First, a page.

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Caleb Daniloff and the long run to sobriety

Allegra Boverman

Who

Caleb Daniloff

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What

In his new memoir, “Running Ransom Road: Confronting the Past, One Marathon at a Time,” Daniloff, 43, reruns scenes from his life as an alcoholic and drug abuser before turning to distance running to help stay sober. A graduate of Columbia University’s creative writing program, Daniloff lives in Cambridge and will give a reading Oct. 10 at 7 p.m. at the Harvard Book Store.

Q. How extreme was your drinking and drugging?

A. I was pretty out there. I didn’t just get drunk, oblivion was my goal. I did a lot of stupid, regretful things. Driving drunk is how I drove all the time. Looking back at all the people I put at risk, the near misses, makes me shudder.

Q. “As a drinker,” you write, “I mistook the presence of fear for cowardice.” What do you mean by that?

‘Running had become a spiritual thing for me, a healing agent. Maybe I could better understand why I’d gone down the road I did.’

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A. That it’s OK to have fear. It’s how you face fear and move through it that takes courage. Running gave me the psychological rhythm of moving forward, of moving through something — pain, that last 6-mile slog — when you don’t want to.

Q. You attended court-ordered programs yet ultimately found sobriety on your own. Why didn’t programs like Alcoholics Anonymous work for you?

A. Being sentenced to Narcotics Anonymous or AA meetings always felt like punishment. I’m 14 years sober now, but I’d never disparage AA. It can and does work for a lot of people.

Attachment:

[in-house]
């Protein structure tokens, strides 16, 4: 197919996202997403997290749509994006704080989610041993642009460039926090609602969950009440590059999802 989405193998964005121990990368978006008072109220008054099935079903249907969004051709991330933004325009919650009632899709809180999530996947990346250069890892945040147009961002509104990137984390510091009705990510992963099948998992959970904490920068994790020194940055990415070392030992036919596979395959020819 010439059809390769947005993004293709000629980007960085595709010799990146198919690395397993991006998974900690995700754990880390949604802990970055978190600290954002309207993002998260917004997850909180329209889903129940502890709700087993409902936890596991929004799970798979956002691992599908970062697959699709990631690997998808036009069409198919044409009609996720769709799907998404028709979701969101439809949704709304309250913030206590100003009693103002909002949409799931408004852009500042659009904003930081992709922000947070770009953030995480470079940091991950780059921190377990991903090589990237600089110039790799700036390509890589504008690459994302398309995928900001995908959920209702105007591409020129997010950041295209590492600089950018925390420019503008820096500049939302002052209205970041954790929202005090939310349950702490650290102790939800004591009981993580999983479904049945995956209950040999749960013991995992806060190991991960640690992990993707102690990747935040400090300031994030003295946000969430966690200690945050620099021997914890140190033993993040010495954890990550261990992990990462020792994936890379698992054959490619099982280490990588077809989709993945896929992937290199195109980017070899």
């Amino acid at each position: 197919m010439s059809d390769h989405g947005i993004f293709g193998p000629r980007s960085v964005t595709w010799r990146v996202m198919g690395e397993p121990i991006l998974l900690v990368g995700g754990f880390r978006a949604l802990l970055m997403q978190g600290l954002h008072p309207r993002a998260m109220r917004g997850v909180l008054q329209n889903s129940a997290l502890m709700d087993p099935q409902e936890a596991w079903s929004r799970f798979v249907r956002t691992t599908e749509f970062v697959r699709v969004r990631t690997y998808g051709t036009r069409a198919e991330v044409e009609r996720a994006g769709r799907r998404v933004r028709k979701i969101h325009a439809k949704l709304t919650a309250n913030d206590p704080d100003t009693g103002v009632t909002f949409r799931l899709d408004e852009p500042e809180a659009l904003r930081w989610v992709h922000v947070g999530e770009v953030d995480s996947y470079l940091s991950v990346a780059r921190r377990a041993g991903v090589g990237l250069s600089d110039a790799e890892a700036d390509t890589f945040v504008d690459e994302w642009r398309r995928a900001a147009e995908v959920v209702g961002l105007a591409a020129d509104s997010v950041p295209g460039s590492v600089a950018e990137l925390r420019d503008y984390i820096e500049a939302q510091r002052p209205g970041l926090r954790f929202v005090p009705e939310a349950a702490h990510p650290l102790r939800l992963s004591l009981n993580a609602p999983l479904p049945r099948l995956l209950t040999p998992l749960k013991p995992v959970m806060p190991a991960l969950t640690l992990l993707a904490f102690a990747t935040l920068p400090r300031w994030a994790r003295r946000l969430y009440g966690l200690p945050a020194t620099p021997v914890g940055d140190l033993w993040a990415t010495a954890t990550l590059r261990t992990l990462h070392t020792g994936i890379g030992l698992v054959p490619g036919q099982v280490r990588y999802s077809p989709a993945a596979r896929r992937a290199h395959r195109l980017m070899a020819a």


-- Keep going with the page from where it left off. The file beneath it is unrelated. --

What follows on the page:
Q. When did running these marathons strike you as a framework for a memoir?

A. After I ran my first — Boston, in 2009 — I saw that Burlington, Vt., , had one the next month. I’d done a lot of black-out drinking while in college there. I wondered, wouldn’t it be interesting to go back to places where I’d behaved badly and go on a long, intense run? Running had become a spiritual thing for me, a healing agent. Maybe I could better understand why I’d gone down the road I did. There was no childhood divorce to blame it on. No trauma, no abuser. Nothing I could point to and say: That’s why I am what I am.

Q. You’d wanted to stop drinking at one point years before. Why hadn’t you?

A. Because I wouldn’t have known how to define myself in any other way. I was in love with my own alienation, which in a perverse way made me feel special. To suddenly not have that seemed scary. I’d have been left alone with myself, and I wasn’t ready for that.

Q. Your father, Nick Daniloff, is a well-known journalist and Northeastern professor. You write about him giving the commencement address at your prep school the day you’d been expelled. How difficult was that for you both?

A. Through all my disciplinary troubles at school, I wasn’t really aware of the devastating effect it had on my dad. I give him kudos for giving that speech, though. I find that amazing.

Q. Did your family stick by you? Threaten to cut you off?

A. They never gave me that ultimatum, but my drinking was definitely an issue. I purposefully didn’t spend much time with them. My parents pressured me to see psychiatrists. They tried to act as best they knew how.

Q. You describe the marathon routes and painful memories they evoked in vivid detail. Practically speaking, how did you manage this?

A. I ran several with a tape recorder. Whether I did or not, the first thing I did afterward was take notes. As for the horror stories in the book, they’re only the ones I remember.

Q. You’d set a goal of running a sub-4-hour marathon. Wouldn’t you have had a better shot without carrying a recorder?

A. (Laughs) I hadn’t thought about that.

Q. Why was that time so important?

A. Because it would have broken a symbolic barrier. There’s something kind of average-feeling about four hours, and a lot of my life I’ve railed against being average. Toward the end of the book, I was making peace with that. Being average is OK.

Interview was condensed and edited. Joseph P. Kahn can be reached at jkahn@globe.com.
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